Panama pros and cons

I recently received this from a ResFam reader…

Hey Trey,
I really enjoy the RF blog.  Your courage and resourcefulness has impressed me and broadened my horizons.  Fifty-four years of the typical southeastern US experience has led me to this plea for a “boots-on-the-ground” perspective.  Many, including myself, avoid making recommendations for fear of unduly influencing others, but if you are inclined, make an exception for this concerned vagabond. [please]

One of your areas of expertise is Panama.  You seem very pleased with your decision to plant a flag in your adopted Panama.  Imagine that I was your middle-aged uncle/brother/brother-in-law and explain to me why I SHOULD [and SHOULD NOT] try a new start in Panama.  Your take on the life that you have embraced would be priceless to me.  Please email me

Well I decided that the response to this email would be better off as a post for everyone so without further adieu…


Panama living

First let me briefly tell you why I  picked Panama, then I’ll move to the reality that I found.

I was tired of the long winters in North Carolina and I was worried my kids were growing up in a town with too little diversity.  So I made a list of exactly what I was looking for.  I recommend anyone contemplating a move do this too and if you are going to move with a significant other you should collaborate.  Here is the list I made before I started looking.  Note that at the time I was not really thinking about the planting of multiple flags.   I just wanted somewhere warm to go in the winter so I could expand my families horizons.  Here is the actual spreadsheet I used…

tropical property finder

After I did this I narrowed my search down to Costa Rica and Panama through internet research.  And then I took a research trip to both countries with my 3-year-old daughter and pregnant wife (I know I must be crazy)

My impression after this first trip was that I liked Costa Rica better for a vacation, but Panama better for a move.  The infrastructure in Costa Rica was horrible especially the roads.  Plus the costs were higher.  In Panama I found less tourist infrastructure but better living infrastructure.  The roads were great, and this might have been a selling point for my wife because she thought she was going to go into labor driving on the “monkey trail”, which is a nasty stretch of road between Ocotal to Tamarindo in Costa Rica.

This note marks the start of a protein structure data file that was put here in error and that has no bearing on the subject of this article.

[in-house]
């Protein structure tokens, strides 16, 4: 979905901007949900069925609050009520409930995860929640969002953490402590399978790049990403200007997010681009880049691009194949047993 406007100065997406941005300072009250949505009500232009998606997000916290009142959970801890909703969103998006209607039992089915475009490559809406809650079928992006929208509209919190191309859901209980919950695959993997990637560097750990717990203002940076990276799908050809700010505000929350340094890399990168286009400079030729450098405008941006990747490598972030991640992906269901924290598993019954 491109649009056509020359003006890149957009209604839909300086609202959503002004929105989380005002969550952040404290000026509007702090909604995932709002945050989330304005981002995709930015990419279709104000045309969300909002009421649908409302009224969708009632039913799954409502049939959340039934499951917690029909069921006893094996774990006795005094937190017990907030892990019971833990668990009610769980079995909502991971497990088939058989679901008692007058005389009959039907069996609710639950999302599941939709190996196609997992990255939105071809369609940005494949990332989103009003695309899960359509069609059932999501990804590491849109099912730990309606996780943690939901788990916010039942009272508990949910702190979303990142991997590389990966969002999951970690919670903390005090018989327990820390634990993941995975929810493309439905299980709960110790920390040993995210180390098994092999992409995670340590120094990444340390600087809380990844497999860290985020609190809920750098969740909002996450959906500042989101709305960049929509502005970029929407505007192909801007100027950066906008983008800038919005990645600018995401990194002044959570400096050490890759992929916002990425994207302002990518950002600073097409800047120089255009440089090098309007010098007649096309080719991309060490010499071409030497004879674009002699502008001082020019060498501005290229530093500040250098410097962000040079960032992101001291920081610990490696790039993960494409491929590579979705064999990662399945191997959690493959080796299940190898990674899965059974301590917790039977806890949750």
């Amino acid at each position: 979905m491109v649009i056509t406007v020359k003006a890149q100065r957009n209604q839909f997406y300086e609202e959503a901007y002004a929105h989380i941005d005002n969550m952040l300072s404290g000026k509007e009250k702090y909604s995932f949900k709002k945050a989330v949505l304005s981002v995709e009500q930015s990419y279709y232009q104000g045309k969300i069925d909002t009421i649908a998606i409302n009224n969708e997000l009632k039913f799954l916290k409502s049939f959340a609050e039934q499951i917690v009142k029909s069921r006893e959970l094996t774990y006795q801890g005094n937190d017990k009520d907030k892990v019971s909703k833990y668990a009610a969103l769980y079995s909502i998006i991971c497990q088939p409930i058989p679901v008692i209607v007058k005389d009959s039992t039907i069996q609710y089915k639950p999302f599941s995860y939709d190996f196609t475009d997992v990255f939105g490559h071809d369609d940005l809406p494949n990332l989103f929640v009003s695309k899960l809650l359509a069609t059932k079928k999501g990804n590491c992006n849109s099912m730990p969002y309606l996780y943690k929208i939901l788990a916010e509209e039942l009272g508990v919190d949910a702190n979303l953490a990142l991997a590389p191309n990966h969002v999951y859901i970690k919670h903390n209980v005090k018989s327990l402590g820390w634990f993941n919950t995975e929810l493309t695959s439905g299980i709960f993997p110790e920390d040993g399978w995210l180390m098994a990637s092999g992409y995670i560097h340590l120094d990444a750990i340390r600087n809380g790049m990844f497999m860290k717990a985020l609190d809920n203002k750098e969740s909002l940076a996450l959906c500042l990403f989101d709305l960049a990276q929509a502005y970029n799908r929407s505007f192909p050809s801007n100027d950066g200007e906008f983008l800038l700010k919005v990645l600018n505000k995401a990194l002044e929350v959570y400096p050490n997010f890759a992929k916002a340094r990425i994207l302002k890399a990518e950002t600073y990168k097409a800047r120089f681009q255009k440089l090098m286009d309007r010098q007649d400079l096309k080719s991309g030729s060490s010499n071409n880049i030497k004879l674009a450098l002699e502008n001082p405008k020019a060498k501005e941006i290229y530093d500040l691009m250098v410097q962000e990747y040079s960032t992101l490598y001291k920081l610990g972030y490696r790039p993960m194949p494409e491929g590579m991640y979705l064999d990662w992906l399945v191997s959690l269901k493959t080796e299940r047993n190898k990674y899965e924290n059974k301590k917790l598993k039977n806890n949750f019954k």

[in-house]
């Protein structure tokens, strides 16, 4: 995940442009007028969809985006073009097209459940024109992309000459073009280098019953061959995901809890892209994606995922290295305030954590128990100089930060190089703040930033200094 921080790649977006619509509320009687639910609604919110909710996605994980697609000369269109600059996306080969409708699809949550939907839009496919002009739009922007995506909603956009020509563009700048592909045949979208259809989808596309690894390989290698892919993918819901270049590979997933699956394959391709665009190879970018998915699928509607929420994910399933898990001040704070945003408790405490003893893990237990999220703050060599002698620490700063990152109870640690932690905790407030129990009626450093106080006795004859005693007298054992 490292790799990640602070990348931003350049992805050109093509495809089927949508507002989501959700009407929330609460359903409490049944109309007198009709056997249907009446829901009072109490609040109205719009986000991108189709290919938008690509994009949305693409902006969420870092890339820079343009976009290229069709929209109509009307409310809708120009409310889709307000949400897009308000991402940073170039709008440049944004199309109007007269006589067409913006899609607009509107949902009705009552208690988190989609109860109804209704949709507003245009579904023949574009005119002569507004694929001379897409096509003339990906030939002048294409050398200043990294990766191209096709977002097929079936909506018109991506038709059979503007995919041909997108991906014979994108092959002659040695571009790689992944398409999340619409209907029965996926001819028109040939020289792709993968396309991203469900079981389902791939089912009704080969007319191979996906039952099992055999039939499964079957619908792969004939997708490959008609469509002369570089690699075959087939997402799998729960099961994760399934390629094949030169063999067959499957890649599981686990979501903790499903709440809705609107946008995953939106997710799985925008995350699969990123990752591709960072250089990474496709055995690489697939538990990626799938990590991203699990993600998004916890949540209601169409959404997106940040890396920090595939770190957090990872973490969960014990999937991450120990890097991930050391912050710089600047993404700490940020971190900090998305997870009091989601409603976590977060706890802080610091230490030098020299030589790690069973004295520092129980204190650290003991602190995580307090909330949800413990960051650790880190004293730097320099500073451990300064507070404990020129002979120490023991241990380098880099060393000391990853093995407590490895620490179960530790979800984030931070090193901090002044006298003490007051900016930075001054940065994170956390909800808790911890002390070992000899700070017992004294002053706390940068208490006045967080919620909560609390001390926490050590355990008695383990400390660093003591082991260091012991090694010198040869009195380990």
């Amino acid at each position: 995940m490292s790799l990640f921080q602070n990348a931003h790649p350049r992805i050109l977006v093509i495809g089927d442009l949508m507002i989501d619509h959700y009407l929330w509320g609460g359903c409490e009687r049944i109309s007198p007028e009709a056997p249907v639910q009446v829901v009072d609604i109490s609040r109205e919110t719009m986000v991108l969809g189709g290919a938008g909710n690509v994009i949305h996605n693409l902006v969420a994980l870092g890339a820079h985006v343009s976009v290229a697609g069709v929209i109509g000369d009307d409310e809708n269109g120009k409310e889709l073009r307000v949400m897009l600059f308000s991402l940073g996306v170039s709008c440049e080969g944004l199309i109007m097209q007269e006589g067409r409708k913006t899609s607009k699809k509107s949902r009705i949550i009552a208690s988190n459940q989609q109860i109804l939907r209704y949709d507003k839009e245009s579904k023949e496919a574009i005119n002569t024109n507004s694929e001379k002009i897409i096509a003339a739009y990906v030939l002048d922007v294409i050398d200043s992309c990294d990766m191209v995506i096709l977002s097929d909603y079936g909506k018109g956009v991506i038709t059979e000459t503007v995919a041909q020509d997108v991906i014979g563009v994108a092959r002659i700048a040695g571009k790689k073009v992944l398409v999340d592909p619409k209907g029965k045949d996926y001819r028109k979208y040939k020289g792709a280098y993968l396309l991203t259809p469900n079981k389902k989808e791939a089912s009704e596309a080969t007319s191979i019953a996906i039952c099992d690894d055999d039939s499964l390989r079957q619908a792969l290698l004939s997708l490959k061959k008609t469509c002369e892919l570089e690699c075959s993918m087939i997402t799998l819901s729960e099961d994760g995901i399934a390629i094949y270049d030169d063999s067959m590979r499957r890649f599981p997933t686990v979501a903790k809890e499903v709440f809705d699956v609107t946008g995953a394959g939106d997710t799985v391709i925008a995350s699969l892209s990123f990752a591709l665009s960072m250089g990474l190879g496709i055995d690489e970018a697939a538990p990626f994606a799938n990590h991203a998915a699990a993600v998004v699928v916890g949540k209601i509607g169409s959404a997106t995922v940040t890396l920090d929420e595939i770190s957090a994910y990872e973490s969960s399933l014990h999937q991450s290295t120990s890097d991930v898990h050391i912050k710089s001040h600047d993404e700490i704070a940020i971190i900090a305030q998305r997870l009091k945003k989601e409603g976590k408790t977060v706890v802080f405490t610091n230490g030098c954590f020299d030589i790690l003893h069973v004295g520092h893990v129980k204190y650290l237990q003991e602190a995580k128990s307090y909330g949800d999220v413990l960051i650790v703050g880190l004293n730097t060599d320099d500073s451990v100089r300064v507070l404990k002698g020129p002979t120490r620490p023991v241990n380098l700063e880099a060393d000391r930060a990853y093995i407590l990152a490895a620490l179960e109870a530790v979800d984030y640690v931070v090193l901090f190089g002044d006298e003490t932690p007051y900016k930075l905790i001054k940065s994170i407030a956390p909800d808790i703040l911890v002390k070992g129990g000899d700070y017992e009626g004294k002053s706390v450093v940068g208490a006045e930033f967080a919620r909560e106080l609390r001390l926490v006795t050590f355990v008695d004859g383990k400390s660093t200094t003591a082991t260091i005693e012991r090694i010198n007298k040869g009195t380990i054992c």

I knew no place was going to be perfect and I had a “shit or get off the pot” mentality.  I knew if I waited for perfection I would never do anything.  Read Coley’s piece about Status Quo Bias and what to do about it to learn more about that.

So we picked Panama.  We also found another family  interested in buying and building with us which helped a lot.  Since this article is not about finding land, buying it, and designing and building a home on it,  I will suffice it to say that with lots of  help,  we found land, bought it and designed and built houses.  Here is a before and after picture…

Panama Lot Before

Panama After (notice the same tree)

So, on to the reality of what we found.  First note there was a long adjustment period and this should be expected wherever you move.  I wasn’t sure how to structure this post so I just sat down with a yellow legal pad and wrote a list of pros and cons, in no particular order.  Then I let it sit around the house and I added to it periodically.  Here is what I came up with….


Weather:  Not having to shovel snow rocks!  Some may claim it is too hot, and at times it is pretty damn warm.  But there is always the pool, the beach and the mountains are only a 30 minute drive away.

Surfing: I learned to surf at age 40.  I had no previous experience and now I love it.  I felt young again to learn a new sport at that age.  This is one of the best things Panama did for me personally.